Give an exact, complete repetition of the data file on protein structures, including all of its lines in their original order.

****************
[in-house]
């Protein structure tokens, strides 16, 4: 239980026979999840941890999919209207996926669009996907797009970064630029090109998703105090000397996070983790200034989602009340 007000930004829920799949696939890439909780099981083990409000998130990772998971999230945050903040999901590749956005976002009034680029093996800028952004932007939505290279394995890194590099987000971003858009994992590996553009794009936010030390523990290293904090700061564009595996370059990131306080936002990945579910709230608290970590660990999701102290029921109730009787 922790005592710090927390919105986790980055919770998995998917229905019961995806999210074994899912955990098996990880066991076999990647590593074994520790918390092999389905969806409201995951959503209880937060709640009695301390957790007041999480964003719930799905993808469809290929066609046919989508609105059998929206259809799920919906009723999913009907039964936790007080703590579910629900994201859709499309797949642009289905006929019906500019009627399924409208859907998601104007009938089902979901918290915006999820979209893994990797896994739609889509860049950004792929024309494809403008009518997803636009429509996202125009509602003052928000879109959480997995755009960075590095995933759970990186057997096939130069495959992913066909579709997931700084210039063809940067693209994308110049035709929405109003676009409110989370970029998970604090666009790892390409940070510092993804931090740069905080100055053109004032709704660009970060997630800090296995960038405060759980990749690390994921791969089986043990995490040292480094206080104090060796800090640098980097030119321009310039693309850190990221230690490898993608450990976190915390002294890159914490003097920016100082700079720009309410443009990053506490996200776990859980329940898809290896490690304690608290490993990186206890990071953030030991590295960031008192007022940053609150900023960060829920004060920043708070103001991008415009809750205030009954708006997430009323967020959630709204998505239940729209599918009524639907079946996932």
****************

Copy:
[in-house]
């Protein structure tokens, strides 16, 4: 239980026979999840941890999919209207996926669009996907797009970064630029090109998703105090000397996070983790200034989602009340 007000930004829920799949696939890439909780099981083990409000998130990772998971999230945050903040999901590749956005976002009034680029093996800028952004932007939505290279394995890194590099987000971003858009994992590996553009794009936010030390523990290293904090700061564009595996370059990131306080936002990945579910709230608290970590660990999701102290029921109730009787 922790005592710090927390919105986790980055919770998995998917229905019961995806999210074994899912955990098996990880066991076999990647590593074994520790918390092999389905969806409201995951959503209880937060709640009695301390957790007041999480964003719930799905993808469809290929066609046919989508609105059998929206259809799920919906009723999913009907039964936790007080703590579910629900994201859709499309797949642009289905006929019906500019009627399924409208859907998601104007009938089902979901918290915006999820979209893994990797896994739609889509860049950004792929024309494809403008009518997803636009429509996202125009509602003052928000879109959480997995755009960075590095995933759970990186057997096939130069495959992913066909579709997931700084210039063809940067693209994308110049035709929405109003676009409110989370970029998970604090666009790892390409940070510092993804931090740069905080100055053109004032709704660009970060997630800090296995960038405060759980990749690390994921791969089986043990995490040292480094206080104090060796800090640098980097030119321009310039693309850190990221230690490898993608450990976190915390002294890159914490003097920016100082700079720009309410443009990053506490996200776990859980329940898809290896490690304690608290490993990186206890990071953030030991590295960031008192007022940053609150900023960060829920004060920043708070103001991008415009809750205030009954708006997430009323967020959630709204998505239940729209599918009524639907079946996932």